What exercises should I be doing if I’m over 40? This is a question I get asked regularly at the clinic and the easy answer is “it depends”. Depends on what? It depends on how old you are, what your fitness level is like etc., most importantly it depends on what your goals are. Any exercise program should be specific to your particular goals and therefore there is no one size fits all exercise program.
If you are over 40, your goals and sensibilities around exercise are probably different then when you were in your 20s. The time you have to devote to exercise is maybe less than when you were younger yet you recognize that the importance of making time is greater than when you were younger.
If this sounds like you, you want to get the best return on your time and effort investment. To do this there are some basic guidelines.
HIIT training stands for High-Intensity Interval Training and over the past several years it has become the go-to recommendation for exercise for those over 40 and for those who are interested in modifying or maintaining a leaner body composition.
There are several ways to structure a HIIT style of workout but the thing they all have in common are short burst periods of difficult to very difficult of activity followed by a period of rest or recovery. One Common formula is as follows: 20 seconds of intense (nearly all out) exercise followed by 10 seconds of rest. Do this for 8-16 rounds which adds up to a total of a 4-8 min program. Sounds easy right? If you are doing it right it is a long 4-8 min.
The nice thing about this formula is that it doesn’t matter what your 20 seconds of exercise is. Running, stairs, burpees, mountain climbers, boxing, etc… Almost any exercise can be incorporated in the HIIT formula.
Although cardiovascular exercises are important, resistance type exercises will help you reach your goals. According to renown exercise coach Dan John, there are 5 essential movements that you need to be able to do throughout your life: Push, Pull, Squat, Hip Hinge, and Carry. If you design a resistance program around these 5 essential movements you are off to an excellent start.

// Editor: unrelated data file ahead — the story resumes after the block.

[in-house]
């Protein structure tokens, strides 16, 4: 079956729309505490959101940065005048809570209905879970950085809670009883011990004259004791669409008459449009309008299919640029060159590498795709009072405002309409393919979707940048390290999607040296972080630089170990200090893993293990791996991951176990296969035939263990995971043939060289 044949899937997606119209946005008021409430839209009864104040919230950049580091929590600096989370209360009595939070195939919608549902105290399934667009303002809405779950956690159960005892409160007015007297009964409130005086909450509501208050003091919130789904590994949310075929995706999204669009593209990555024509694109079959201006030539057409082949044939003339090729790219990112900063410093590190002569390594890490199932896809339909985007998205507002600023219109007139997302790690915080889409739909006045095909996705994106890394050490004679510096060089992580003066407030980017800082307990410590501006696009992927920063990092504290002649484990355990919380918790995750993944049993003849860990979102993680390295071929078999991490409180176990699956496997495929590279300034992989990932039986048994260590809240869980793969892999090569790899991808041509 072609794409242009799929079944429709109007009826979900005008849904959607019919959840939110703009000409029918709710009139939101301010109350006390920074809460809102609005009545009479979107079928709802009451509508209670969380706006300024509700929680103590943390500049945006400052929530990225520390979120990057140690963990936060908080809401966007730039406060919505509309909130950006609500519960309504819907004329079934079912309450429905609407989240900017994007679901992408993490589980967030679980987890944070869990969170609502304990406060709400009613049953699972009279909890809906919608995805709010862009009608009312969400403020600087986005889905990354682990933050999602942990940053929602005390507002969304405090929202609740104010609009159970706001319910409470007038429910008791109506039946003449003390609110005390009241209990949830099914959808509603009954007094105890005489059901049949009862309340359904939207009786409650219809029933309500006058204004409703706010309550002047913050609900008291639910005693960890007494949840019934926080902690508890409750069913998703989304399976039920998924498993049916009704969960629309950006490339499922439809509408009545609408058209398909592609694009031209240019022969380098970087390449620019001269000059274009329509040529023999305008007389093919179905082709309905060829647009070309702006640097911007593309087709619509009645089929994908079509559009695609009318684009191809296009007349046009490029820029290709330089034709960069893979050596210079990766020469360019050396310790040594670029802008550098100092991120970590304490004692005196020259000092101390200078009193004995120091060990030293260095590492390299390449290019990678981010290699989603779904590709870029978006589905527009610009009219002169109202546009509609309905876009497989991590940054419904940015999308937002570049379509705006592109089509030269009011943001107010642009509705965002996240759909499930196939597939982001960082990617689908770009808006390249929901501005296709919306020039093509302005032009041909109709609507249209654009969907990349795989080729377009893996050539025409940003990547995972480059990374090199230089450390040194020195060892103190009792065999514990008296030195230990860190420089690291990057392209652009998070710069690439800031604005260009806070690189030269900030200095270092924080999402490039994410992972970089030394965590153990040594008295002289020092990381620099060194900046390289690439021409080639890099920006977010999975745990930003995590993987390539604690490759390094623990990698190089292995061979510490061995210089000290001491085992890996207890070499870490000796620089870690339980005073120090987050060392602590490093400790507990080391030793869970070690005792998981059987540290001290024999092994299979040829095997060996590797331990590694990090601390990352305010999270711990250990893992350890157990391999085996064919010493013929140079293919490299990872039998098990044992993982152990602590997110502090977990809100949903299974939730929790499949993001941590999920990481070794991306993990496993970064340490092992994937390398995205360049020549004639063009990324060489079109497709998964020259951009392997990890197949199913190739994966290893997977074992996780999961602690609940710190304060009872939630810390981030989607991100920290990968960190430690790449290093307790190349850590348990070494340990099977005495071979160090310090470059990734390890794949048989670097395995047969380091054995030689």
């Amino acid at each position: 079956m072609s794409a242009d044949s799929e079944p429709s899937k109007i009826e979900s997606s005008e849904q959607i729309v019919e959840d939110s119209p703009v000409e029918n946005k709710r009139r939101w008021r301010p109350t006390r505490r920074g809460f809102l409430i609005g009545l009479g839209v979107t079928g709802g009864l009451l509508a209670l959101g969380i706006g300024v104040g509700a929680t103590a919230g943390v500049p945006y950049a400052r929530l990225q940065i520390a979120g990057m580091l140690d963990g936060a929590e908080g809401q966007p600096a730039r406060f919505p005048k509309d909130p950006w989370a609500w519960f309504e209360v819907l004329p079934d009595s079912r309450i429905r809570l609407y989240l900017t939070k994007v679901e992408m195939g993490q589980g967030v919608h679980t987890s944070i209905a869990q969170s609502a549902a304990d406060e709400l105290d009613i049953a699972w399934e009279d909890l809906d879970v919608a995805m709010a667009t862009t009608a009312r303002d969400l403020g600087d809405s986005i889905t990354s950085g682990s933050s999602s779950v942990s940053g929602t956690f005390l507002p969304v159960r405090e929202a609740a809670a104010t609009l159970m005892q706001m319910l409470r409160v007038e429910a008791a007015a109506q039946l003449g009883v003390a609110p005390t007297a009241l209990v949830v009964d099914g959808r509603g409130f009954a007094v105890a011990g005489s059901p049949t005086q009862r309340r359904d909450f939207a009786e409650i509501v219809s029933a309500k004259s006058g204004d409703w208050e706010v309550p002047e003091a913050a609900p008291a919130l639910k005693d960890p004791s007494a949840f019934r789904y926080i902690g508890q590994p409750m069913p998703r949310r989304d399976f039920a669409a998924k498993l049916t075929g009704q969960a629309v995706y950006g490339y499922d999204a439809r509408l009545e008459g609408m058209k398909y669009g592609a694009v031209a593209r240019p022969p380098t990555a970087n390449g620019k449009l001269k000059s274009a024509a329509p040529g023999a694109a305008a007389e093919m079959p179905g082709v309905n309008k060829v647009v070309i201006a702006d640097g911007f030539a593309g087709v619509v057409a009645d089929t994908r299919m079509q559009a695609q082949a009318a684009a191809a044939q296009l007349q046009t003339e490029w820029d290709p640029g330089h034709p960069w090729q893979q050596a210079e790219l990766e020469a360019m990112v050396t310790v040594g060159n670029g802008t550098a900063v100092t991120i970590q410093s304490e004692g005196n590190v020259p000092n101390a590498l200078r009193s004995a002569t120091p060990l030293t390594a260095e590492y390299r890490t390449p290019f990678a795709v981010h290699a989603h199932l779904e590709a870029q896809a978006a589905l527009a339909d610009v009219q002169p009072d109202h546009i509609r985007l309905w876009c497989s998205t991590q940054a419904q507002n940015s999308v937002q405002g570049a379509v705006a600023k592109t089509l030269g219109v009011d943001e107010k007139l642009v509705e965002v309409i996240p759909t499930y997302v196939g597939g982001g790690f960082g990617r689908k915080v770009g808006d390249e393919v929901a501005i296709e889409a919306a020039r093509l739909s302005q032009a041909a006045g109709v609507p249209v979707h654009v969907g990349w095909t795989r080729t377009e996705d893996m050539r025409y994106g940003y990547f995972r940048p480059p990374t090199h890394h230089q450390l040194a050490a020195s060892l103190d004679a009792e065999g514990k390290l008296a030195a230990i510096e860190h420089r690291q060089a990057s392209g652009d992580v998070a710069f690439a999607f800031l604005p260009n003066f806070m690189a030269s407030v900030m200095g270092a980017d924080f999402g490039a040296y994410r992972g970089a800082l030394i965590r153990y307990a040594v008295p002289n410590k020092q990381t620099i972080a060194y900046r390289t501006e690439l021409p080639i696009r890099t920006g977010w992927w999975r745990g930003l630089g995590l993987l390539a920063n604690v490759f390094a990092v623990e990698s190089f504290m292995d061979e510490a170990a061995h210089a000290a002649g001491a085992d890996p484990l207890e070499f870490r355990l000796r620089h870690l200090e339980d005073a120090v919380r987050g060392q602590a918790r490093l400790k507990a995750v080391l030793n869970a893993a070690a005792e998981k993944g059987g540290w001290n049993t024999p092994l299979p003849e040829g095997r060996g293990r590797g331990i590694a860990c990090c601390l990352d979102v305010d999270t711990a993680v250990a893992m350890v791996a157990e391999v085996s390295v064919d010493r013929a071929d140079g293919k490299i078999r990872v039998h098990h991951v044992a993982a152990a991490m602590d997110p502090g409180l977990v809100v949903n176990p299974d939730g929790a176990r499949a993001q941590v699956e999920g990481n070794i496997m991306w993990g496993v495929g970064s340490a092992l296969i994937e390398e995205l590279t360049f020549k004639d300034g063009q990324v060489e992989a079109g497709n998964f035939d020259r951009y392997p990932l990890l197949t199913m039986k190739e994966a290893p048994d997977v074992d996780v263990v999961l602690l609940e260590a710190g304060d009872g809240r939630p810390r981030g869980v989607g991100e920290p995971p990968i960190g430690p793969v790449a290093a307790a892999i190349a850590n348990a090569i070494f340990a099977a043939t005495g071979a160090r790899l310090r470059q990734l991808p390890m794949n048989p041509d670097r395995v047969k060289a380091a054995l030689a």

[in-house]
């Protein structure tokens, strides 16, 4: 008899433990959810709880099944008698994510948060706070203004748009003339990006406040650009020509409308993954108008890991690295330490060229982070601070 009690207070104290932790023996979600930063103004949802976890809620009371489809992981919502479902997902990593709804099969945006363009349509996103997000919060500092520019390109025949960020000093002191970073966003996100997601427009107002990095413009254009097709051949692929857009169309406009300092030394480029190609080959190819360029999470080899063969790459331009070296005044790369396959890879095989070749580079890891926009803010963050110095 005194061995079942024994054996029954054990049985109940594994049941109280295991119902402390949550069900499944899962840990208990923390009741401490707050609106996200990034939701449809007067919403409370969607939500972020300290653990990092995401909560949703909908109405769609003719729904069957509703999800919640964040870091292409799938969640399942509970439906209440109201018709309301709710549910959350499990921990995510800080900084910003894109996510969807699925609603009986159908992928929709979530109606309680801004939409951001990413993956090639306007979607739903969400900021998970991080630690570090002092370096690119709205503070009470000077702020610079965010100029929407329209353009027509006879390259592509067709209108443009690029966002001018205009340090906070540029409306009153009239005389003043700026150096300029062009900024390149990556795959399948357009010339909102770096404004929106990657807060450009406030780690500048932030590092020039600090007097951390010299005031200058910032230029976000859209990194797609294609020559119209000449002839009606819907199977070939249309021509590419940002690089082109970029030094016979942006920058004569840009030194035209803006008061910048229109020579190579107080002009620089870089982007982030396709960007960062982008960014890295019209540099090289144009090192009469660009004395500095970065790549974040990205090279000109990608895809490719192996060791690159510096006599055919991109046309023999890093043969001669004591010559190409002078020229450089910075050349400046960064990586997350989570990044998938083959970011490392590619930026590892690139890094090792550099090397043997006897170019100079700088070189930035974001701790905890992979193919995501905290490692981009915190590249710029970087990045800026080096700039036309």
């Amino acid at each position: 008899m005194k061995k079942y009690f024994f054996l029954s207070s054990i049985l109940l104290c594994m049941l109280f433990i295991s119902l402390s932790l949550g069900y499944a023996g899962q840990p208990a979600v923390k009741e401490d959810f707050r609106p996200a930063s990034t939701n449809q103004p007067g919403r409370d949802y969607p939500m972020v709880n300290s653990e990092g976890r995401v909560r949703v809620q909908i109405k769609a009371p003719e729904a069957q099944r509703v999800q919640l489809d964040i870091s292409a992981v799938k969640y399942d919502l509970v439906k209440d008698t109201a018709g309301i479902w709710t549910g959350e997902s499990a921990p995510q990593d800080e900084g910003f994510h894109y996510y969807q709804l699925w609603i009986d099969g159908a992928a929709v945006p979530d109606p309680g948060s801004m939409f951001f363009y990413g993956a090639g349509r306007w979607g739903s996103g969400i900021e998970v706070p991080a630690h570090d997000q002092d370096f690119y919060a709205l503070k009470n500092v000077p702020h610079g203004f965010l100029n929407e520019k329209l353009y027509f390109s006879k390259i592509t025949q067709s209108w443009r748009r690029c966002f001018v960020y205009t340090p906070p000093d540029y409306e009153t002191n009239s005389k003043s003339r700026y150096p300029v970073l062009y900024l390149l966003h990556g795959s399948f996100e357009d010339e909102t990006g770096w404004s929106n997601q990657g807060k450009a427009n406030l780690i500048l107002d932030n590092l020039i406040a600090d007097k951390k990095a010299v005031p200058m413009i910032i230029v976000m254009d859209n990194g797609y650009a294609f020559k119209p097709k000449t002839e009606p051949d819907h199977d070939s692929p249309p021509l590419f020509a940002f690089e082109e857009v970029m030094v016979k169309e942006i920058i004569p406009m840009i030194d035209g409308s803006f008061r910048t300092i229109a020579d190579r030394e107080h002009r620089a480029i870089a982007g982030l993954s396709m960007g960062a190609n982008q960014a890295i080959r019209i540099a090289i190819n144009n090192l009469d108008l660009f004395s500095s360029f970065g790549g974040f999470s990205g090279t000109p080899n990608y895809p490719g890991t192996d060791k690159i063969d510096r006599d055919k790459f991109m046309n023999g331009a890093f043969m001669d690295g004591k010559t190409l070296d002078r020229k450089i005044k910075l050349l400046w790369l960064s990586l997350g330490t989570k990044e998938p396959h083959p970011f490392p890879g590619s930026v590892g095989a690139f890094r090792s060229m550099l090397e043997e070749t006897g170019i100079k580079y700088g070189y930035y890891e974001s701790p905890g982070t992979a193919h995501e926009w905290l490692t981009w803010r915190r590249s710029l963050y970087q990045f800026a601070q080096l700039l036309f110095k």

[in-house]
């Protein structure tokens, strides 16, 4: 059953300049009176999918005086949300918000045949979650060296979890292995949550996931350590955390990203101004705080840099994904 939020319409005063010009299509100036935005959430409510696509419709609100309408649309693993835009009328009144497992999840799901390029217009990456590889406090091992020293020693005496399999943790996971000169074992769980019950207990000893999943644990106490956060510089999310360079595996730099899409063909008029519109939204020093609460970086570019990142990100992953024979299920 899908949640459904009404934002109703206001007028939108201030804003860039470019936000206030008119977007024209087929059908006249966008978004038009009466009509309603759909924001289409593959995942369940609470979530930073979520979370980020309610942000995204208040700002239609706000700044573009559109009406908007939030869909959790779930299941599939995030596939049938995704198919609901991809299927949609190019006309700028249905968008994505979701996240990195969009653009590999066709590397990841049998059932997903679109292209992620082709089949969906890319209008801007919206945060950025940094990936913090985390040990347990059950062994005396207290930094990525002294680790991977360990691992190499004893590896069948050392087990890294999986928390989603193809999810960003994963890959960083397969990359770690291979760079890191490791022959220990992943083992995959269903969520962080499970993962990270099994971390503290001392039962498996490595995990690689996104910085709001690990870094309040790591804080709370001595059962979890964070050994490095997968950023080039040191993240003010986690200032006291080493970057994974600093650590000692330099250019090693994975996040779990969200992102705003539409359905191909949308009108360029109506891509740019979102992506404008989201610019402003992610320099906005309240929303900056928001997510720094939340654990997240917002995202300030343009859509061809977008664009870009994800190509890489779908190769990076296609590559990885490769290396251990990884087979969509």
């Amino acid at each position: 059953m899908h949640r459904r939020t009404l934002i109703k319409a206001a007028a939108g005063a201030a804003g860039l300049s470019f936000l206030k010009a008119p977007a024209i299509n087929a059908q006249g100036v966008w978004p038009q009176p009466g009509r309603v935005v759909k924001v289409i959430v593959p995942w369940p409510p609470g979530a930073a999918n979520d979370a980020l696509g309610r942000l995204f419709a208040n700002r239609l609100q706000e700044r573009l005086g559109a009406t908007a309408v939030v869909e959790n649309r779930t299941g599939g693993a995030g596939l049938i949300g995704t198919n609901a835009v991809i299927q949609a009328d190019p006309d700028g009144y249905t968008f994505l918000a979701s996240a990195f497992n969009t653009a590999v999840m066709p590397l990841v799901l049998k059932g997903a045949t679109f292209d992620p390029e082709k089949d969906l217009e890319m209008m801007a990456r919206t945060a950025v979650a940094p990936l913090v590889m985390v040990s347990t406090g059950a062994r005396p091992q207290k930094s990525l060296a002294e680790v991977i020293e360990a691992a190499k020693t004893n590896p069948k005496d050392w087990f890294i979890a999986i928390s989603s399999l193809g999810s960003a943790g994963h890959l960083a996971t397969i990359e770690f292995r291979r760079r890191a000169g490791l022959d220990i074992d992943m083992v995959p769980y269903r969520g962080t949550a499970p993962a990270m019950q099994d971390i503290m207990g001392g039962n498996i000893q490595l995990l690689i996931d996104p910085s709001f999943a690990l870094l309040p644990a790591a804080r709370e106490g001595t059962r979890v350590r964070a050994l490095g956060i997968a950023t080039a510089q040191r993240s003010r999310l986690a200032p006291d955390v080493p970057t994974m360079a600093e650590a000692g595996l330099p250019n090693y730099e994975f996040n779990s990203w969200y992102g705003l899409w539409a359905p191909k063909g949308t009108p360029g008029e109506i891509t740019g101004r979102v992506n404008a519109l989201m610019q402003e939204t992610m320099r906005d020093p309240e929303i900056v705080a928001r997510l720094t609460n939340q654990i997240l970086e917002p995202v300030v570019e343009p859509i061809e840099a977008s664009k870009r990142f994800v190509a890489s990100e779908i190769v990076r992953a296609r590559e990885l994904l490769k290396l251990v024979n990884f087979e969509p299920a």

Good examples of push exercises would be: bench press, pushups, overhead press (if your shoulders are healthy)
Good pull exercises would be any of the following including: pull-ups, bent over rows, seated rows, renegade rows etc.
I can think of more squat variations than almost any of the other movement patterns. Basic ones would be: body weight squats, goblet squats, rear leg elevated split squats (Bulgarian split squats), sumo squats, etc.
This is one of the most important of the patterns especially for those with sore backs and disc issues. A good hip hinge will allow you to bend at the waist and pick stuff up safely. Ironically I find this is often one of the hardest movements to help people get right. Some exercises that help are deadlifts, one-legged deadlifts (Romanian deadlifts), good mornings, and kettlebell swings.
This sounds simple but is so very important for activities of daily lifting because a good carrying exercise also trains your grip. Examples would be: suitcase carries, farmer walks, rack carries and waiter carries.
Designing a program around these 5 basic movement patterns and consistently implementing it can help ensure that you can function and move well for years to come, play with the grandkids, get up and down off the floor independently, get in and out of the tub without a pull support, go up the stairs when the elevator breaks and so on and so on. If you are in need of additonal assistance with a plan, we offer functional assessments looking for biomechanical dysfunction. Our recommendations are tailored to your needs. Happy exercising!